Although genetic influences on many aspects of human cognition are mediated and modulated by culture, one research tradition is to consider the possibility of more direct mechanistic connections of particular behavioral traits to particular genes. Such causal links, if identifiable, would once and for all establish direct genetic contributions for such traits, and also might offer prospects for interventions of the sort described in the next chapter. Initial research has focused on attempts to define and catalogue the unitary behavioral objects to be understood, and then to characterize these at multiple levels ranging from clinical description to neurological function to genetic causation.
One prominent school of thought in evolutionary psychology proposes that the human mind includes a collection of modules selectively designed to solve the most important functional problems for fitness encountered during humankind's evolutionary history. These behavioral modules may be called upon more or less individually when we find ourselves in particular predicaments.37 Such an arrangement of the mind, it is argued, can better respond to such diverse challenges as facial recognition, child rearing, adaptive social interchange, and language acquisition than would a single general-purpose cognitive arrangement.
A somewhat different possibility is that emotions such as fear, anger, lust, envy, pride, or romantic love are building blocks of human behaviors that correspond to specifc situations rather than to specifc functions. In this view, genes responsible for particular emotional tendencies have been shaped by natural selection according to circumstances routinely encountered in human evolution. Thus, a given emotion simultaneously may serve multiple functions. Fear, for example, leads to physiological arousal, avoidance and escape reactions, and communication of danger to others. Multiple emotions also unite to serve a single function, such as when fear, envy, and anger combine to prevent loss of a mate. In general, emotions are either pleasurable or painful because of the evolution-forged linkage of these perceptions with fitness-enhancing and fitness-reducing behaviors, respectively. If fear rather than sexual contact had been associated with reproduction, the former would be perceived as pleasure and the latter as pain.
Unfortunately, such broad behavioral modules or emotional descriptions have not yet been connected with detailed molecular or genetic traits. Correlational evidence of genetic involvement for such features has come from the twin studies described above, but in few instances have specifiable genes and their particular metabolic agents been implicated in trait expression at these general levels.
The fields of medical and clinical psychology have provided other compartmentalized descriptions of human behavior for which molecular or cellular causation can be sought. Pronounced mental disorders provide among the clearest examples.
Schizophrenia, the most common psychosis, involves disorders of the thinking process that lead to delusions and hallucinations, paranoia, and withdrawal of the individual from other people and the outside world. Genetic influence is suggested by the fact that relatives of schizophrenics are at several-fold greater risk for the disease (even when raised separately), and that an identical twin of a schizophrenic is twice as likely as a fraternal twin to display the disorder. Evolutionary speculation has centered on why schizophrenia is so common in diverse societies worldwide (about 1 percent of the population), and whether it may have had some selective advantage.38 However, a clear understanding has yet to emerge. Because of the diverse clinical expressions of schizophrenia and the likelihood that these are due to different kinds of brain damage, schizophrenia now is considered to be a group of mental disorders rather than a single entity. Thus, any genetic contributions to "schizophrenia" as broadly defined probably will not be uniform or simple.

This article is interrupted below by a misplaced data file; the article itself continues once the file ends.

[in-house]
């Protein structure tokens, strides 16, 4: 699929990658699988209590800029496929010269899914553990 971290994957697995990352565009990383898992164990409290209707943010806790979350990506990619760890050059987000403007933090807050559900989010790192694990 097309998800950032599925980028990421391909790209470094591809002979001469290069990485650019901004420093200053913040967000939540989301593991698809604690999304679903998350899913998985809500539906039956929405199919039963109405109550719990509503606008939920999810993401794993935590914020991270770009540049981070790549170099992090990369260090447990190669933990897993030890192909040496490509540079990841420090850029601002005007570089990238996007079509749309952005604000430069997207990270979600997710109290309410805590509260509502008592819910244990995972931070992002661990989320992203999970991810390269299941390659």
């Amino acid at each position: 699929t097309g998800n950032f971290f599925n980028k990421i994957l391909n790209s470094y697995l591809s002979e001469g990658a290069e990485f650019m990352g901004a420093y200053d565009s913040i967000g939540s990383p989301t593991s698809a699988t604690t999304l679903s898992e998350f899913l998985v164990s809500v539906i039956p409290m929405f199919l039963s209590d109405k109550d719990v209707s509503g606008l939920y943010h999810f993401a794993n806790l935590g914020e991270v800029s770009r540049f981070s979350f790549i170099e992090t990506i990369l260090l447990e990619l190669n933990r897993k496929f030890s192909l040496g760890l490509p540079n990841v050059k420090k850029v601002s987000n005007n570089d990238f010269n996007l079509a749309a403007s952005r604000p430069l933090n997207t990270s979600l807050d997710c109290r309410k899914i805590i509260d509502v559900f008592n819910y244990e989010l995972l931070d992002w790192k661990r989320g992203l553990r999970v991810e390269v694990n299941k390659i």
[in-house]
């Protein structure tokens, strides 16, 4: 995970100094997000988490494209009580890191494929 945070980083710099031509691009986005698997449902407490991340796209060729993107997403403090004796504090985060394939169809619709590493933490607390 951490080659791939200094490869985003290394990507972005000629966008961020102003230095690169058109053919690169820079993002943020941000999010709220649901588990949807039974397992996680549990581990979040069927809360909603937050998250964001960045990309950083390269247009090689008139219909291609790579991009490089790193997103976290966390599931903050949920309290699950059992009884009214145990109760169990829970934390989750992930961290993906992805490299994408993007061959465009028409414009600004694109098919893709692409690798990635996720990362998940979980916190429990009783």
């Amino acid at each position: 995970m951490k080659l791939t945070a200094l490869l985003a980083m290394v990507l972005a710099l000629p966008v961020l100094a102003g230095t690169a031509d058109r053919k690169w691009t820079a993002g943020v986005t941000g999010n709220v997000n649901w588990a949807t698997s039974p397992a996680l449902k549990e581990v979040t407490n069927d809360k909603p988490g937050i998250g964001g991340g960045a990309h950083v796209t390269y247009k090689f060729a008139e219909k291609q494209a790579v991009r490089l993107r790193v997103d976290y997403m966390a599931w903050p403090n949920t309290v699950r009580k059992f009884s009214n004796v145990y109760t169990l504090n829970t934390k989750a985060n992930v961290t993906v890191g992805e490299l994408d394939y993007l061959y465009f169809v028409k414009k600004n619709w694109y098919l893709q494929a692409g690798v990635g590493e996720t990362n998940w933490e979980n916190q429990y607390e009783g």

The brain damage responsible for many neurological disorders often is environmental in origin, but the mere fact that such deficits can be localized neurologically suggests that even the most subtle of human perceptual capabilities may be studied at cellular and molecular levels. Prosopagnosia is a neurological condition in which patients can describe human faces with accuracy, but remain unable to recognize at sight even close friends. At least two behav-
iorally and clinically distinct types of prosopagnosia are known, stemming from lesions in different areas of the brain. Another condition that sometimes entails a specific deficit in brain function is dyslexia, a neurological disorder first noticed as reading and language difficulties in children. A biological marker for developmental dyslexia recently was identified in the form of distinctive brain activity patterns localized to a small area of cerebral cortex.39 Anosognosia is another example of a condition entailing a specific deficit in brain function, in this case involving damage to the right parietal lobe. Patients are paralyzed on the left side of their bodies but steadfastly refuse to acknowledge the disability.40
Disruptions of neurological function occasionally may arise from genetic mutations also. Some forms of dyslexia someday may provide empirical examples because they tend to run in families. The term genocopy has been suggested for any genetic effect that mimics a more widespread phenotypic condition induced by the environment.41 The word is a reverse counterpart to the more commonly employed term phenocopy, an environmental effect that mimics a genetic condition.
Autism or mindblindness is a devastating neurological disorder clinically diagnosable by the age of three.42 Autism typically is associated with moderate mental retardation, but some autistic children have normal or superior IQs.43 What all autistic people share is an obliviousness to other people's thoughts and feelings. By five years of age, most nonautistic children understand that brains are for thinking and dreaming, but autistic children never develop a working concept of their own or other people's minds; they tend to relate to others as opaque, alien beings. Although the behavioral development of autism in infants and children is described reasonably well, neither structural neurological deficits nor genetic alterations have as yet been associated with the disorder. One possibility is that normal genetic operations or cellular factors are disrupted at critical times during an individual's development, but only transiently. Certainly, many developmental genes normally switch on or off at critical times and might malfunction only fleetingly, with nonetheless devastating and continuing consequences.